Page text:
• Conflicting priorities - Sometimes, what a community wants can conflict with what your organisation wants. This can put staff involved in community capacity building in a difficult position. If, for example, your organisation has taken a decision to close a community facility, it can put you in a difficult position if the community you work with wants support to influence this decision. This means it is important that your organisation is clear about the support it can provide to communities, and what role you as an individual staff member can play. This should be made clear to the communities you support, so that people know the level and type of support to expect.
  • Responding to increased power and influence - much community capacity building work is about supporting communities to have more power and influence. Some organisations can be very resistant to communities having an equal say or leading in decision making. There can be tensions between a commitment to build community capacity on one hand, and a difficulty with the organisation working with communities that have increased their capacity. Elected members can sometimes feel that their power base is being challenged. There can also be conflicts and tensions between different community representative structures.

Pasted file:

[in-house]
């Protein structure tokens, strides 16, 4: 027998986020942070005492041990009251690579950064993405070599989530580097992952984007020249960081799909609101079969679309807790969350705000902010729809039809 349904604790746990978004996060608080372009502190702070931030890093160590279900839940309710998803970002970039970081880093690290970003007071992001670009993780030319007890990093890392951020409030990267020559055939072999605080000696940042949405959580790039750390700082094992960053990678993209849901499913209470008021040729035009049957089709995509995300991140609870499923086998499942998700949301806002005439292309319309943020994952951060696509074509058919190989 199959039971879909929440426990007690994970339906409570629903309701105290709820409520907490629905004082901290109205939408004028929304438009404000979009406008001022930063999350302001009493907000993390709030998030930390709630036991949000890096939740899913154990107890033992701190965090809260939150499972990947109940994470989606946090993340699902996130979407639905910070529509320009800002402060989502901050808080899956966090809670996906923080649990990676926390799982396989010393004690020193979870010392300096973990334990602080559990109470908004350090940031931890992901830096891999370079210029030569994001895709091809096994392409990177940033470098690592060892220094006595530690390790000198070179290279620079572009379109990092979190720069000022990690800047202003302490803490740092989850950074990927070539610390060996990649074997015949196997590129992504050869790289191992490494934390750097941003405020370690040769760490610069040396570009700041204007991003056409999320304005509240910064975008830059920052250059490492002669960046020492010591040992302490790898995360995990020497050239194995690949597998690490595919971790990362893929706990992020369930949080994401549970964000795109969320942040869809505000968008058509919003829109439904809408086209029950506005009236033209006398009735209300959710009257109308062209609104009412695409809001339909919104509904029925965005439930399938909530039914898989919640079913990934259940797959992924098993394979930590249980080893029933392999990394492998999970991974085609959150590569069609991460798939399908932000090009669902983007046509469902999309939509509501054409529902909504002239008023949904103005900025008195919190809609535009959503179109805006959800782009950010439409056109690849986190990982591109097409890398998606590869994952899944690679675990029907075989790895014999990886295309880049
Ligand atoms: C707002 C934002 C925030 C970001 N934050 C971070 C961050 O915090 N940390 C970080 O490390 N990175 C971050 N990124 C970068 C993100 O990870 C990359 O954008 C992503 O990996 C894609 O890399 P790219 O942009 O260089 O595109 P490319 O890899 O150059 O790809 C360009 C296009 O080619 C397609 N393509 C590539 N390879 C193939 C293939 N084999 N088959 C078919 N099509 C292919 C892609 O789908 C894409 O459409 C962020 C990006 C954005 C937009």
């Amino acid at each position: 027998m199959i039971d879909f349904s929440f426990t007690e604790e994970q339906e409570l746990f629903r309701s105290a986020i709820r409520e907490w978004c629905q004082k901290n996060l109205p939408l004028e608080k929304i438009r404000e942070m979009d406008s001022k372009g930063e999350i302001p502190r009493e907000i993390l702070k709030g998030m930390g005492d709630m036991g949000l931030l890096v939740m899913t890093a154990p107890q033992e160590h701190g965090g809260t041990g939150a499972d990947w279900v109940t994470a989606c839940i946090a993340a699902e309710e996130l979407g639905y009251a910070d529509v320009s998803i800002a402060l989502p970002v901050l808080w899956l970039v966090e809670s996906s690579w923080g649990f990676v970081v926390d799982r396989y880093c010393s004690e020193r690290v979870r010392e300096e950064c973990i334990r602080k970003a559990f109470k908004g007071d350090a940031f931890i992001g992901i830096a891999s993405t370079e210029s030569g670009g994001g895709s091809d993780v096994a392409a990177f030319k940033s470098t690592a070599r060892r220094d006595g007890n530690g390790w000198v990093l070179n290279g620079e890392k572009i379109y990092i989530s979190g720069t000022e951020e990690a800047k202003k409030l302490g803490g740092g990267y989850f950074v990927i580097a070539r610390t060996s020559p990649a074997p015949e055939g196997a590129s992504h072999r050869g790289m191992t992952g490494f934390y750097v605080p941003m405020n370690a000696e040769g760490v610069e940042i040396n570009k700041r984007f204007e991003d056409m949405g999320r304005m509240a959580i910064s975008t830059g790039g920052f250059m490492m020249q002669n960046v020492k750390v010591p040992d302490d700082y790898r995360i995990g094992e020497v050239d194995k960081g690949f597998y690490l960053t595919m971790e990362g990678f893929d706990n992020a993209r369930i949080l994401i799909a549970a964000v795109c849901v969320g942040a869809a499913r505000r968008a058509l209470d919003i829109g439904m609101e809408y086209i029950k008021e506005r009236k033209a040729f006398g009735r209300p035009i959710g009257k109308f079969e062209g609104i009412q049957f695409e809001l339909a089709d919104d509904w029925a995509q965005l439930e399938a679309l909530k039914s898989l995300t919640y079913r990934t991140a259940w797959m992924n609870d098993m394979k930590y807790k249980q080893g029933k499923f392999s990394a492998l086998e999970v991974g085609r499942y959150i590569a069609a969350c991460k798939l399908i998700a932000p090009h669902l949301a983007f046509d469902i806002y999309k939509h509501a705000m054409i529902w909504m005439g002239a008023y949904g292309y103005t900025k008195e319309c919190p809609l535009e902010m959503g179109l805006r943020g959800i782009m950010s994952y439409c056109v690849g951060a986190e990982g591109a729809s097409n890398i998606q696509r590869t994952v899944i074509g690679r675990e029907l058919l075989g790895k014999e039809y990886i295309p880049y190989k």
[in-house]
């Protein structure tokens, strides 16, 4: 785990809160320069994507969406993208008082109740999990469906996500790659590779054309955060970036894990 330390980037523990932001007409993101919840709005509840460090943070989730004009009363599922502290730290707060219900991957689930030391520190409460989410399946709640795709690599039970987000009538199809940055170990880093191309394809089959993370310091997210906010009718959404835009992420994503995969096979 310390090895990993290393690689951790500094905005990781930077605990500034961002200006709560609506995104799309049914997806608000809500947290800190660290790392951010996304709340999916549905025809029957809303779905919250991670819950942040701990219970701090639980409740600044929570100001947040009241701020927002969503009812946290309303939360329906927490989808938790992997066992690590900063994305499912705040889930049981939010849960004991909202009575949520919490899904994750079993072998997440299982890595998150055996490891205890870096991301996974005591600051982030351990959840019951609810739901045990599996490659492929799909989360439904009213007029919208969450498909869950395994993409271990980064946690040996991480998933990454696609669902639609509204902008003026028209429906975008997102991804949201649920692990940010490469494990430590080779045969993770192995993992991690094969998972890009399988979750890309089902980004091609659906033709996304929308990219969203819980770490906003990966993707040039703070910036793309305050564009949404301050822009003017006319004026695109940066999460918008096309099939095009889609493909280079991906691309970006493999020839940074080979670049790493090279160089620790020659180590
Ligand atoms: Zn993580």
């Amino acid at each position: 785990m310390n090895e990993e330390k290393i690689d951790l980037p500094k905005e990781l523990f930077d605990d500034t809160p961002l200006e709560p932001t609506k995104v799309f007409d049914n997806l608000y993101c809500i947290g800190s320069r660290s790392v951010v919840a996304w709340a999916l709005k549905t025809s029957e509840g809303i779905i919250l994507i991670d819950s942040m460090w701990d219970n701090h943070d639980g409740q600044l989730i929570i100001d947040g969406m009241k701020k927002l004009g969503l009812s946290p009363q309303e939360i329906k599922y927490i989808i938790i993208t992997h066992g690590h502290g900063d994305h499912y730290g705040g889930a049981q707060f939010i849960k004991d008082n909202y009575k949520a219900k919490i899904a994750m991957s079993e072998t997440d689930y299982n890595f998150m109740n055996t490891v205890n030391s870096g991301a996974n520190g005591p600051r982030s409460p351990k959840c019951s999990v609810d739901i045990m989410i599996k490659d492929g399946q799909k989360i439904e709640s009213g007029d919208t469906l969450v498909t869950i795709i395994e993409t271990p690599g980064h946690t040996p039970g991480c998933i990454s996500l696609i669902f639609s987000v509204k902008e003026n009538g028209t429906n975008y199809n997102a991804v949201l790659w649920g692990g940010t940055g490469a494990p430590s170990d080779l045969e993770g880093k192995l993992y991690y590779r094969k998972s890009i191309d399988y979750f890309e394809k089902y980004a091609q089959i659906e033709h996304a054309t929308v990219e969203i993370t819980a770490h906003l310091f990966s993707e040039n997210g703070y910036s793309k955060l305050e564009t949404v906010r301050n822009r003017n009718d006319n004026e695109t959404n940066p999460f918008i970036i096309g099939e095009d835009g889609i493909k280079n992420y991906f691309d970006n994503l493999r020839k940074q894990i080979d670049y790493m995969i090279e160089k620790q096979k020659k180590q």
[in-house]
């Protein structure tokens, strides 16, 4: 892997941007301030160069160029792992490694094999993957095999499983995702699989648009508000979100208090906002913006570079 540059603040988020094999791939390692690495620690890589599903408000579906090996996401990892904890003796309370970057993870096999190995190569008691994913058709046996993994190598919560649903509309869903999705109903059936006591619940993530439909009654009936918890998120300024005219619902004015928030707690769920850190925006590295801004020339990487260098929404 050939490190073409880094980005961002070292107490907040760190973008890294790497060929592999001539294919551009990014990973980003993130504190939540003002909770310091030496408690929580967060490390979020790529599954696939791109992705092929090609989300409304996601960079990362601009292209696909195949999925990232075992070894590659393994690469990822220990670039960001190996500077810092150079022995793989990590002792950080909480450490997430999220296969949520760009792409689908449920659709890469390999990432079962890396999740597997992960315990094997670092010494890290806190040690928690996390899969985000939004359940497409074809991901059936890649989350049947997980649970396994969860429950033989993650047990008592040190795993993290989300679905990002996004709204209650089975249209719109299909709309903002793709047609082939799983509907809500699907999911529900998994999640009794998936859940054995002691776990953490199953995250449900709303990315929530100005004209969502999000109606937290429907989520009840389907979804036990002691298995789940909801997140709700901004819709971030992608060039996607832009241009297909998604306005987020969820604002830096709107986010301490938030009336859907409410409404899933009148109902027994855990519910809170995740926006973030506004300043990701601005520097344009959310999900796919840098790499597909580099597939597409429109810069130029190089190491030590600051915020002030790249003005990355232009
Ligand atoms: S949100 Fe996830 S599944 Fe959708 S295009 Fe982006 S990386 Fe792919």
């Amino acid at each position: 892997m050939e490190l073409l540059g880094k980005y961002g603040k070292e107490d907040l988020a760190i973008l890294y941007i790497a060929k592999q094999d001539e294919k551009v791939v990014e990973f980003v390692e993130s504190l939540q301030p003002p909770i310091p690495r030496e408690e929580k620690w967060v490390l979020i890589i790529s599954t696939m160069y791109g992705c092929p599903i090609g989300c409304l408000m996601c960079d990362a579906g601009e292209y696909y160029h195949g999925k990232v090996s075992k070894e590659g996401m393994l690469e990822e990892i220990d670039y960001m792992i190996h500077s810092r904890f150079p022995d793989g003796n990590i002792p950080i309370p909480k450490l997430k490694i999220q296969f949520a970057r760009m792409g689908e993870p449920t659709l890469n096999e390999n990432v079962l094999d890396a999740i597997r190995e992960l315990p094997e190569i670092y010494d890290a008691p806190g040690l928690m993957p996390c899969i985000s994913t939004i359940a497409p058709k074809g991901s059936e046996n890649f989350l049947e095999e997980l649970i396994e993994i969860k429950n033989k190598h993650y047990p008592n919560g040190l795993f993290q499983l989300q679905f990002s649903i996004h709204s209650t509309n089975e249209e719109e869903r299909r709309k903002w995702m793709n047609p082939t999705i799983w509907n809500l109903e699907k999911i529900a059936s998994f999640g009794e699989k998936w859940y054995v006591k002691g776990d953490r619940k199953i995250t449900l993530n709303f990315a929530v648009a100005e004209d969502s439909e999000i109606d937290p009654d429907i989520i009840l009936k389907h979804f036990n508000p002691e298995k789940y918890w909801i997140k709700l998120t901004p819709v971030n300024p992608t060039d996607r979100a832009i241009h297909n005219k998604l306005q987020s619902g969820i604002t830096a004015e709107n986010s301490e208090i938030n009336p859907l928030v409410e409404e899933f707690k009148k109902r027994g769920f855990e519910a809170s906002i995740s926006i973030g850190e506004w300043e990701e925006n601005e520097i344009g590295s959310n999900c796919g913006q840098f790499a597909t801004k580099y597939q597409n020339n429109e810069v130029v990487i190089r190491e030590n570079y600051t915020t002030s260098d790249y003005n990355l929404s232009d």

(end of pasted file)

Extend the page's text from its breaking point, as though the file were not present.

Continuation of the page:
The Scottish Community Mediation Centre provides training on community mediation and constructive conflict resolution. Many practical guides and briefing papers are available online.

This guidance cannot resolve the tensions within community capacity building. It is natural for people to have different views about how best to approach capacity building activity, and there is no one right way to approach work with communities. We have tried to highlight some of these tensions and challenges throughout the guidance. Being aware of these tensions - and working to address these locally - is an important part of work to build community capacity. Dealing with challenging behaviour is part of building your own capacity in this area of work.

Working to professional standards can help you to find your way through some of these tensions. The updated Community Learning and Development Competences provide an overview of what makes a competent worker in the field of community learning and development, including community capacity building.

The 2008 report published on the Scottish Government's website - Delivering Outcomes in CLD: Current Issues for Outcomes Focused Practice in Community Capacity Building provides a useful overview of some of the challenges and tensions within the field.